We bid goodbye -- and, frankly, good riddance -- to 2009.
During the past 12 months, three "R's" dominated the financial headlines: recession, reform and relief (as in unprecedented government bailouts).
America watched in disbelief as simultaneously our home values plummeted, defaults and foreclosures skyrocketed, financial institutions once thought "too big to fail" did, and our once-robust economy stalled, leaving one in 10 of us out of work.
Any one of these crises would prompt ample sleepless nights for the most steadfast among us. Together, they have radically altered the consumer credit landscape and ushered in a new frugality not seen in generations.
Financially speaking, 2009 was scary. Tell-your-grandkids scary.
By all indications, 2010 will be a watershed year as the ramifications of recession, reform and bailout relief continue to shape the new consumer landscape.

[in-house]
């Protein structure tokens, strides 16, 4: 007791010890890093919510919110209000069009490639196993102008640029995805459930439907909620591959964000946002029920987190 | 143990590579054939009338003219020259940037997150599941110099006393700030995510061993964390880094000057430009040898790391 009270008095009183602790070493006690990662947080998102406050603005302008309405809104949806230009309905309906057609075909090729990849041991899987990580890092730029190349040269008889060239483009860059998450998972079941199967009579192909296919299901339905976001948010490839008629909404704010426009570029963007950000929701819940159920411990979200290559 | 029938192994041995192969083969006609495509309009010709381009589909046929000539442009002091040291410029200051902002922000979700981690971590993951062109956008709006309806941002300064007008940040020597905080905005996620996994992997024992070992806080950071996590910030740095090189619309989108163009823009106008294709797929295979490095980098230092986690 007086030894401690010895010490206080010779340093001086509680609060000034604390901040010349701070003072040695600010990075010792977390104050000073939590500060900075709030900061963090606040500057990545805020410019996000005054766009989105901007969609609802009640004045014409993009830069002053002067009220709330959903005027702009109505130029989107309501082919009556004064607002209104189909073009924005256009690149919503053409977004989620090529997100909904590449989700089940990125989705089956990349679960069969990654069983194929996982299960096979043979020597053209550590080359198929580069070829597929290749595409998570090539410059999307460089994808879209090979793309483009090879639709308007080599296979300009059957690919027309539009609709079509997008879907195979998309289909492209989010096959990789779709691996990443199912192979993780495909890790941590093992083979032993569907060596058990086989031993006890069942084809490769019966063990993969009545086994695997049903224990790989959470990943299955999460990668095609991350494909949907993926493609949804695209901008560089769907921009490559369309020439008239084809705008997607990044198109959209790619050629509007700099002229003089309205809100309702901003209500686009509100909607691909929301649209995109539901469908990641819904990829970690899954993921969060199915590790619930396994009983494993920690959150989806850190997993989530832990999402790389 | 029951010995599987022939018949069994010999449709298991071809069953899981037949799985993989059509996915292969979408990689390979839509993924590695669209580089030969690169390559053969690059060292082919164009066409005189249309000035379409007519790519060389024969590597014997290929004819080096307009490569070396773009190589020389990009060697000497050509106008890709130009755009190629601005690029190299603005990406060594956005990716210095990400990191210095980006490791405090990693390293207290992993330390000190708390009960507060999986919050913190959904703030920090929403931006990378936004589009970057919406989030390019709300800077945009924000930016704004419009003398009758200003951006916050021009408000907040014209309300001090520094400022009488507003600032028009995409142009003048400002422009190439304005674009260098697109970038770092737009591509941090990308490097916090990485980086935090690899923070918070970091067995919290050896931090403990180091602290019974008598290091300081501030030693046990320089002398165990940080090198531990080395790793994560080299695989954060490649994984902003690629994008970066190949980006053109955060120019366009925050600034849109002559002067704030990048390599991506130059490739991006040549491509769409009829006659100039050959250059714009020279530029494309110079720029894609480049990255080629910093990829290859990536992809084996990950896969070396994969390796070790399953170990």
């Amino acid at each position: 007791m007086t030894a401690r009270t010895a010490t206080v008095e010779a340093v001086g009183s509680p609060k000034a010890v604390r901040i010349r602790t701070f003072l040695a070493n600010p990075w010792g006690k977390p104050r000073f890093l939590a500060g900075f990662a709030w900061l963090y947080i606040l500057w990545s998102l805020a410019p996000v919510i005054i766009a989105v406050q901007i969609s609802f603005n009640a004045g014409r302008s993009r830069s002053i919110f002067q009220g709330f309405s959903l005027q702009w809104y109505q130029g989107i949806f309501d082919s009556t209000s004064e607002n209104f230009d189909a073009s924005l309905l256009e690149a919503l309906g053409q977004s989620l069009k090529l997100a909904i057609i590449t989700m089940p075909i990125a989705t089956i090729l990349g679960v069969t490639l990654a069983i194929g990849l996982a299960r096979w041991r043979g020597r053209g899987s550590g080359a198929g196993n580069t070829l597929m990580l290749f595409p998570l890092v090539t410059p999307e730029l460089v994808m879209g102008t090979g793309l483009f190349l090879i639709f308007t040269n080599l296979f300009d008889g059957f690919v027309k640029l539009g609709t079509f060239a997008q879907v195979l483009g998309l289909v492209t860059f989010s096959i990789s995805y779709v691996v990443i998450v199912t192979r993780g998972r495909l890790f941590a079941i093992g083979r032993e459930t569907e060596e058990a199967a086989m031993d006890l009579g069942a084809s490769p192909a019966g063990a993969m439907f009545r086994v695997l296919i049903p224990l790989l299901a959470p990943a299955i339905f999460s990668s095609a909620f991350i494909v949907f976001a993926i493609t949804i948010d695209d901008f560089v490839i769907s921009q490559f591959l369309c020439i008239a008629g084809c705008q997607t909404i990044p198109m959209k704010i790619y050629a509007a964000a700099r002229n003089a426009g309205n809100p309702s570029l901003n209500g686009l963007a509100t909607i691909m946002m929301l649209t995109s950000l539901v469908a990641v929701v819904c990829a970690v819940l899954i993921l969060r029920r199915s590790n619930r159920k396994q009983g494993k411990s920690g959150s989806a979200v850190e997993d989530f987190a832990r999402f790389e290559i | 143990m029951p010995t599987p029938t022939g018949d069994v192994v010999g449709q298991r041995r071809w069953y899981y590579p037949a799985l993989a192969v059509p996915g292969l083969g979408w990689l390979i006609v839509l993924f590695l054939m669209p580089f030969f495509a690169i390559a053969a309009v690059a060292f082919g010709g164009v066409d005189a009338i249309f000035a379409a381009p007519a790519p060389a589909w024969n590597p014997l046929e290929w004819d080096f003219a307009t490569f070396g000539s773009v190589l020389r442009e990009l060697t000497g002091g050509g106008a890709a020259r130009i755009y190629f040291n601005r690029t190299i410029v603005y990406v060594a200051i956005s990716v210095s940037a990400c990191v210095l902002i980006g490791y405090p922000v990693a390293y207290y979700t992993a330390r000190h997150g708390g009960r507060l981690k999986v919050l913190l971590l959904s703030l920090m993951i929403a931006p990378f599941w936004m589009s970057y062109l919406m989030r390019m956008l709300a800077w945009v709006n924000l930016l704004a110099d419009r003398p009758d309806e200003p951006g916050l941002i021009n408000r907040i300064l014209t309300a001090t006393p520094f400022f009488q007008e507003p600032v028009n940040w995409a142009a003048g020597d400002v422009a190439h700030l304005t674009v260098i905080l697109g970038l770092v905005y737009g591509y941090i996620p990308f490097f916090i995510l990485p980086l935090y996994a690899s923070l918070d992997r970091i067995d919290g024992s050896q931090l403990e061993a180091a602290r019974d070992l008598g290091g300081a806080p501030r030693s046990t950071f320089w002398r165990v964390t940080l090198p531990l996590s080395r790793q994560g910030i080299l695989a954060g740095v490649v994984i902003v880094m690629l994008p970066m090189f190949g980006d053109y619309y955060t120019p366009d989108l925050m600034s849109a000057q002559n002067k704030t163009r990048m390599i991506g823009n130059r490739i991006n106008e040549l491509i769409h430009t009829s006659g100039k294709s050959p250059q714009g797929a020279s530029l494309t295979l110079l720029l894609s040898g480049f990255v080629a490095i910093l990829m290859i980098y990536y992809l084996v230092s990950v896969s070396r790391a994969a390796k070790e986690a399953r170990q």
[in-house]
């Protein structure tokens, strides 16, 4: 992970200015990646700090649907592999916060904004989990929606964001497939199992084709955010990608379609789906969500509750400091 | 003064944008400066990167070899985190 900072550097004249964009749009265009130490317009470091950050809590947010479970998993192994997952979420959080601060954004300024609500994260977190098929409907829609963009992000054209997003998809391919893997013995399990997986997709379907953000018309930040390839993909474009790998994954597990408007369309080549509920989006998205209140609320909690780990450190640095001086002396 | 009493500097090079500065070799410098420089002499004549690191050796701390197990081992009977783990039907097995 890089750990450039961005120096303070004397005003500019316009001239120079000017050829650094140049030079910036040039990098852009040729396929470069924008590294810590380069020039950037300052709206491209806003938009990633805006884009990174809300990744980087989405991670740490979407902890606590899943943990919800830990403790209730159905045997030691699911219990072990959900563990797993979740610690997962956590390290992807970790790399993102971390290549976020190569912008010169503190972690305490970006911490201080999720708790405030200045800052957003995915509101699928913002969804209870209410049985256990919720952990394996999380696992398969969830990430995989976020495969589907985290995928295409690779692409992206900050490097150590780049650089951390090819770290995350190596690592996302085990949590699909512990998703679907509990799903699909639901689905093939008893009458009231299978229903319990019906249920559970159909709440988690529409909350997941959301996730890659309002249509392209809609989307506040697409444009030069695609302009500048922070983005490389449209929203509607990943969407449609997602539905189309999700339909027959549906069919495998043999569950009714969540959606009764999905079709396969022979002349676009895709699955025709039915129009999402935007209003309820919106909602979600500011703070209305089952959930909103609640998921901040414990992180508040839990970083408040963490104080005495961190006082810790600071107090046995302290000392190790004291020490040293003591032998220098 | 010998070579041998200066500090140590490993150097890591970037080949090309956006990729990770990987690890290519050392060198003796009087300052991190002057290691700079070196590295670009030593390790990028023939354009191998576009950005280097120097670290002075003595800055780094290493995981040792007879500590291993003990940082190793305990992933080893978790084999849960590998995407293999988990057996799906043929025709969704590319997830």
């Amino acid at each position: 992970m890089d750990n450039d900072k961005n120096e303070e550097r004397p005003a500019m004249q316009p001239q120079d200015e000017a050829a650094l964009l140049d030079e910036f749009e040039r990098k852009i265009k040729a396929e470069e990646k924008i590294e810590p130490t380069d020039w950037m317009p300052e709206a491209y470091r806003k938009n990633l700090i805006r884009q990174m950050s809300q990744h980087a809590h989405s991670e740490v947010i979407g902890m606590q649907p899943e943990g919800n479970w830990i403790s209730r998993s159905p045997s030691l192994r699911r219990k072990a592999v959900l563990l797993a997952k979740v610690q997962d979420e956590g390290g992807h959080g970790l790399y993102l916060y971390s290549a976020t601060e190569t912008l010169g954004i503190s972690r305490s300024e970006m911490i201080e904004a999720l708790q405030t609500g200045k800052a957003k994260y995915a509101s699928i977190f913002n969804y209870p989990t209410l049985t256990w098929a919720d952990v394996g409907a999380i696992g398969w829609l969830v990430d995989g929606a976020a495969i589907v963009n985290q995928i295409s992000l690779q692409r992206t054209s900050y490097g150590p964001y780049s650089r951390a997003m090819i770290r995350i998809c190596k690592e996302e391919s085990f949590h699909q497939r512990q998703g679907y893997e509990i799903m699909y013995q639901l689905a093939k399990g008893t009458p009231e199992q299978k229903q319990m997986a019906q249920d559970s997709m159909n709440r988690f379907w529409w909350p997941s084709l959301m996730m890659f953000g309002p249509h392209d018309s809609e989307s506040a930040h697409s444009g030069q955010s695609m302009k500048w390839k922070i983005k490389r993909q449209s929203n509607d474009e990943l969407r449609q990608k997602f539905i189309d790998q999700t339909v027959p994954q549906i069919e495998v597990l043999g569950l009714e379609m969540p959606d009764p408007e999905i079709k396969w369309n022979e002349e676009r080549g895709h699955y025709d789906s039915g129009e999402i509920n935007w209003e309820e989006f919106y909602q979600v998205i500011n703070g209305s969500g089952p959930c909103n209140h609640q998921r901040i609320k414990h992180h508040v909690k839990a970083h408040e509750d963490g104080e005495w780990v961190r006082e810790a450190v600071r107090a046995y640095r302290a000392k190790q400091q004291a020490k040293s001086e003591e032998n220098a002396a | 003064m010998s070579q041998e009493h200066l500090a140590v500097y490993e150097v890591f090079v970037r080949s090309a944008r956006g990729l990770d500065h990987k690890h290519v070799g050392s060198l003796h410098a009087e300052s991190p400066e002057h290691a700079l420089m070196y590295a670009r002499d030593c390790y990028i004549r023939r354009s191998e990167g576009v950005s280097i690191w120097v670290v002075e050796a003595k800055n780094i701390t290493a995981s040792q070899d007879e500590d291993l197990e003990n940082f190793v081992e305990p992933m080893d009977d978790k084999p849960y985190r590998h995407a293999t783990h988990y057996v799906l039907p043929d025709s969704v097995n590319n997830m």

One very large example: Congress harnessed public outrage to pass the largest-ever reform of the credit card industry, the Credit CARD Act of 2009. It prohibits such long-standing practices as double-cycle billing and retroactive interest rate hikes by credit card issuers.
How the card companies retool their products in 2010 to recoup the profits they will lose when the CARD Act's major provisions kick in Feb. 22 may affect the borrowing power of Americans for decades to come.
What's in the cards for 2010?
We asked a field of financial experts to play forward these 2009 game-changers and venture a few predictions for the new year in personal finance.
Here, in New Year's ball-dropping countdown style, are their predictions on how the next 12 months will change your financial life.
Let the financial countdown begin: 10: Your spending
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